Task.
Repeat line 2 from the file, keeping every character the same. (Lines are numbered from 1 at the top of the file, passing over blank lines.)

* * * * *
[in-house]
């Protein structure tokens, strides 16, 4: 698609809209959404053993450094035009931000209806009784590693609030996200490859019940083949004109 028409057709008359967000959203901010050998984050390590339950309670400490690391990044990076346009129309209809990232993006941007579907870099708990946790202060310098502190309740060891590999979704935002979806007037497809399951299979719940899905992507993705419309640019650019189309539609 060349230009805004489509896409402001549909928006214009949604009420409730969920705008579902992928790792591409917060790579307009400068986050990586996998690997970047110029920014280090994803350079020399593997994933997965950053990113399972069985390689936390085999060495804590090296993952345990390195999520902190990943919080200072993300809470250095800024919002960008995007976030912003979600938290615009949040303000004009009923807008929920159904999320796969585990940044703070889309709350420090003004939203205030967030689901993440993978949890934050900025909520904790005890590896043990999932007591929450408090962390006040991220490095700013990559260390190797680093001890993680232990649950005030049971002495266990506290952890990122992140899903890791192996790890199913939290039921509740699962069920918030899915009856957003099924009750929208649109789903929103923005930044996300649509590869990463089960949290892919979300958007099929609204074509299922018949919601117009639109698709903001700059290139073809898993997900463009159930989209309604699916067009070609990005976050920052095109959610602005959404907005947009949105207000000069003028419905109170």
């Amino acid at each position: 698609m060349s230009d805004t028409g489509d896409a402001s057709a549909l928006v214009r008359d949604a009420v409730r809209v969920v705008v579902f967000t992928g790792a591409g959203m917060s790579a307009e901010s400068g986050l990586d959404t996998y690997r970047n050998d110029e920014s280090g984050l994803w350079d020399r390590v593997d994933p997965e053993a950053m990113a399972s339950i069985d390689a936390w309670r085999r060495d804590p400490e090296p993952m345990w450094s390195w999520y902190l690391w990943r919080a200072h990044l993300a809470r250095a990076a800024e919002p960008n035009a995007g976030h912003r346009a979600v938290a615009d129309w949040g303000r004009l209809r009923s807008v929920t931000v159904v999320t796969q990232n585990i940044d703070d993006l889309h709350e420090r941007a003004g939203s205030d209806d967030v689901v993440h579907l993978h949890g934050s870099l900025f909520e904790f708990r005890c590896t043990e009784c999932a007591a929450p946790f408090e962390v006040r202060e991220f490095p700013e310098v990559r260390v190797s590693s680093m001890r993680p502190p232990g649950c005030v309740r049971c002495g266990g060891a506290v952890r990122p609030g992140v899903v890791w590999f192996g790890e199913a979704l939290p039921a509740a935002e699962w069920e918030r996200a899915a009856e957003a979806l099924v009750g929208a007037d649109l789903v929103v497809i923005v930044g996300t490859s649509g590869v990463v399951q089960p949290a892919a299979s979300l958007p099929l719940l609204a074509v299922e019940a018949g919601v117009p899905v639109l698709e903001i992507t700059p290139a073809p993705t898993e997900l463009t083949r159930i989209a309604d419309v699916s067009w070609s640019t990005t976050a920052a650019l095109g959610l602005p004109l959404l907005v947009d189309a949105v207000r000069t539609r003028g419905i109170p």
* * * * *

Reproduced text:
């Protein structure tokens, strides 16, 4: 698609809209959404053993450094035009931000209806009784590693609030996200490859019940083949004109 028409057709008359967000959203901010050998984050390590339950309670400490690391990044990076346009129309209809990232993006941007579907870099708990946790202060310098502190309740060891590999979704935002979806007037497809399951299979719940899905992507993705419309640019650019189309539609 060349230009805004489509896409402001549909928006214009949604009420409730969920705008579902992928790792591409917060790579307009400068986050990586996998690997970047110029920014280090994803350079020399593997994933997965950053990113399972069985390689936390085999060495804590090296993952345990390195999520902190990943919080200072993300809470250095800024919002960008995007976030912003979600938290615009949040303000004009009923807008929920159904999320796969585990940044703070889309709350420090003004939203205030967030689901993440993978949890934050900025909520904790005890590896043990999932007591929450408090962390006040991220490095700013990559260390190797680093001890993680232990649950005030049971002495266990506290952890990122992140899903890791192996790890199913939290039921509740699962069920918030899915009856957003099924009750929208649109789903929103923005930044996300649509590869990463089960949290892919979300958007099929609204074509299922018949919601117009639109698709903001700059290139073809898993997900463009159930989209309604699916067009070609990005976050920052095109959610602005959404907005947009949105207000000069003028419905109170």